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towman1271

Paint issue

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 Bought the resin conversion posted below. The cab and hood are different shades. It needs to be painted white. But I have used grey, white and even the red colored primer and the white comes out different shades. Any suggestions.

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I had this happen once. I think it has to do with number of coats and how paint is applied. What I didn't do, and you should, is tape the hood and cab together and paint as one unit. It helps keep the paint application equal on both parts.

If they are painted separately, you run the risk of not applying the paint the same way. Not as much of a problem with dark colors.

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I would suggest using the Gray primer in very light coats in order to find any imperfections on the body surface. When you're satisfied with the body then start with a light coats of the White primer. White and just about any other light shade will turn out best over a White primer as this tends to brighten the finished color coats. Most medium to dark shades usually work best with Gray or Red primers. The White paint tends to have less pigment and it is best to use several very light coat to get good coverage. 

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I've seen light primers carry the shade casts of color variation on styrene and imagine the same is true with resin. The effect can come through as almost a glow from the back side of the parts, the parts aren't truly 100% opaque. So my work around is to prime inside and out with dark primer like charcoal grey or black. Then reprime the front where I want white paint or other light color for that matter, in white or platinum primer before putting down the base coat. Especially important to get back to white with white pearl base coats that are not opaque either. You have to get a barrier coat down to block what I call the lamp shade effect. Just my take on it without knowing more information. But you might try what I'm suggesting. And what ever you do, do it to everything.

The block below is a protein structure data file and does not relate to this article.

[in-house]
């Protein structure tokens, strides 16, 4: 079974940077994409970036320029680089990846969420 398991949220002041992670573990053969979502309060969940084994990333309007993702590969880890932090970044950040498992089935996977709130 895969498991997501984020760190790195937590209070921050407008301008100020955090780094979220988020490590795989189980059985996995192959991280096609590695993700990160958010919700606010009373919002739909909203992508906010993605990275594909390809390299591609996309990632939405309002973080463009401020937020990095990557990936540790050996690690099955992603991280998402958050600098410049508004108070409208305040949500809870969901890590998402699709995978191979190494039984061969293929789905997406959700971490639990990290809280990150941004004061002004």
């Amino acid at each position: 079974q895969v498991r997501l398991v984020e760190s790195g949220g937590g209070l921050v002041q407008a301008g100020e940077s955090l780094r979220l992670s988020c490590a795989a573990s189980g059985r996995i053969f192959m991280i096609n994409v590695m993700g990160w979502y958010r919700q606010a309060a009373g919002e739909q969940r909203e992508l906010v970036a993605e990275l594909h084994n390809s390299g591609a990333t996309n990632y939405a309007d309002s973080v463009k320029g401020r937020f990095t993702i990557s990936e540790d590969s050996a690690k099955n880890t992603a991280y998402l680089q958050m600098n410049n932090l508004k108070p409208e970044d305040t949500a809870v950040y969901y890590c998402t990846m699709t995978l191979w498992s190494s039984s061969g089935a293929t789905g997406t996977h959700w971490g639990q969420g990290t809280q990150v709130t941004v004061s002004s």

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I agree that this may be coming from the resin itself, and recommend your first coat be a layer of etching primer to serve as a barrier. I use this to prevent bleed-through on kits molded in red plastic. Etching or "self-etching" primers are widely available these days in spray cans. I know my Harbor Freight, Wal-Mart, and Autozone have a version, and I'm sure you'll be able to find some. You may decant it and airbrush it, or some spray good enough right out of the can; you just need a thin even coat. Use your favorite light colored primer on top of this, and paint away.

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